A kinor depicted on a Bar Kokhba coin


            By playing recordings of ancient world music, as well as Tehillim chanted by modern Hazzanim according to the te‘amim, one can get some sense of how Tehillim may have been sung in the Bet ha-Mikdash. Modern musicians have also set many Mizmorim to music and playing these recordings in class can help make the study of Tehillim not only intellectually interesting but also emotionally inspiring.





            Archaeologists in the Middle East have made amazing discoveries in the past century—both of material remains and inscriptions—that can help shed light on the Tanakh. These findings can also be a valuable pedagogical tool for filling in the context of biblical times and making the events come to life.


A drawing at Beni-Hasan from the tomb of Khnumhotep, who served in the royal court of pharaoh Senusret II in the nineteenth century BCE. This drawing depicts a group of Semitic people entering Egypt.


To cite a couple of examples, the Hyksos were a conglomeration of Semitic people who infiltrated Egypt starting from the twenty-first century BCE. They then gained supremacy in 1700 BCE and ruled Northern Egypt until 1550 BCE, when the Egyptian Pharaoh Ahmose I chased most of them out of the country and reestablished native Egyptian rule. Although these events are too early to identify the Hyksos with the Israelites, as Josephus did, this history nevertheless does help fill in the context for several aspects of the biblical story:

  • The migration of Jacob’s family to Egypt was part of a larger movement of Semites making the same trip.
  • Hyksos rule of Northern Egypt explains how Joseph, a foreigner, could rise to great power and marry an Egyptian noblewoman since he was a Semite just as they were.
  • It further explains why Pharaoh was so paranoid about the Israelite nation increasing and joining enemies to conquer the Egyptians. Such an event had already happened with the Hyksos and the memory of their revolt would still be prominent in his mind.



            The second example is from Dr. Shawn-Zelig Aster’s teacher’s guide for Yeshayahu and is based on his own original research. Isaiah 6 has the prophet experience the sights and sounds of God’s throneroom. Isaiah sees God seated on a throne and six-winged angels attending Him and pronouncing His holiness. One of the angels purifies the prophet by touching a hot coal from the altar to his lips. What is the meaning of this deep prophetic vision?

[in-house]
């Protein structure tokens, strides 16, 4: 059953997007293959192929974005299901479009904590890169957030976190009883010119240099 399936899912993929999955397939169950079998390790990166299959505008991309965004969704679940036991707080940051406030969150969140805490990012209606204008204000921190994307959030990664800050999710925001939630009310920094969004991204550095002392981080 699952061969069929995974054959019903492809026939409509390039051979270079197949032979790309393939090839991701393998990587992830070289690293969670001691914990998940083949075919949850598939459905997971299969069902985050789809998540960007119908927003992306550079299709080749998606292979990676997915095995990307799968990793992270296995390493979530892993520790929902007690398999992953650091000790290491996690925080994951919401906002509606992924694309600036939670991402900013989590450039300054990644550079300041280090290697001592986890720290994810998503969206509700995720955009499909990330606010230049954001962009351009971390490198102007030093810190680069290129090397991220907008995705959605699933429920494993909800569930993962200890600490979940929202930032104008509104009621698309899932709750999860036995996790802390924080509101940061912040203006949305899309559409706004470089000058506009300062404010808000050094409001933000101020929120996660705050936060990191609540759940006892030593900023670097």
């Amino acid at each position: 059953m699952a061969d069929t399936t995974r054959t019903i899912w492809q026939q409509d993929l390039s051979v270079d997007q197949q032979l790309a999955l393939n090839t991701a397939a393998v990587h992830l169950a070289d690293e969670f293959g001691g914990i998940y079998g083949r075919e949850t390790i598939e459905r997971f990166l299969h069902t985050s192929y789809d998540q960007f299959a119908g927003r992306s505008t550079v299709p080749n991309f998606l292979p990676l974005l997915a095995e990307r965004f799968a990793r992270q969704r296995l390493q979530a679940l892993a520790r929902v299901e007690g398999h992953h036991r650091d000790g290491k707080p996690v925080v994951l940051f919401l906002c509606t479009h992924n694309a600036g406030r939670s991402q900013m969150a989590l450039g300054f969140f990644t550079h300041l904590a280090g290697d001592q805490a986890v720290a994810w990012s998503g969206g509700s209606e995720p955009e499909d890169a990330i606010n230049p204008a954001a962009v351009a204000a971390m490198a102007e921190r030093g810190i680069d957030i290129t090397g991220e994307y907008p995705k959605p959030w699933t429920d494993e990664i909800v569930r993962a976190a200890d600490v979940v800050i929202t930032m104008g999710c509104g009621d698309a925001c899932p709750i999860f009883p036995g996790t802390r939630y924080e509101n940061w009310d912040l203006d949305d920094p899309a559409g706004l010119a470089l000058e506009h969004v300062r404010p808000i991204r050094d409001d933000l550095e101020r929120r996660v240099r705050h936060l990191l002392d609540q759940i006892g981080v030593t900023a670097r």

In 879 BCE, King Ashurnasirpal II of Assyria built a magnificent palace that was still in use over a century later in Yeshayahu’s time. Like all other nations in Assyria’s power grip, Israel and Judah had to send emmissaries to the Assyrian palace with protection money if they wanted to avoid being conquered. Such an emmisary would have been impressed by the many scenes of Assyrian battle victories etched in the palace hallways. In the Assyrian throneroom, he would see this relief:

slide 8b -B-23

Drawing from throne room of Ashurnasirpal II


  • In the center is the tree that represents the world. At its top is a winged image of the god Ashur, the chief Assyrian god. The message is that the god Ashur is in charge of the world.
  • On either side of Ashur is an image of the Assyrian king (with beard), whom the Assyrians consider king of the world.
  • On either side of the Assyrian king is the four-winged figure that protects the king from impurity.


The emmisary would probably have concluded that the Assyrian king is more powerful than Israel’s God and would have reported this when he returned home. This would lead the nation to give up its hope, faith, and identity. Isaiah’s prophecy counters this false impression. In fact, it is Hashem who sits on the throne and is king of the world: “His presence fills all the earth” (Isaiah 6:3). Significantly, while the Assyrian king is himself susceptible to impurity and requires protective angels to keep him pure, the angels in Isaiah’s prophecy are necessary only to remove Yeshayahu’s impurity. Hashem requires no protection for He is Eternal, Holy, and beyond all human power.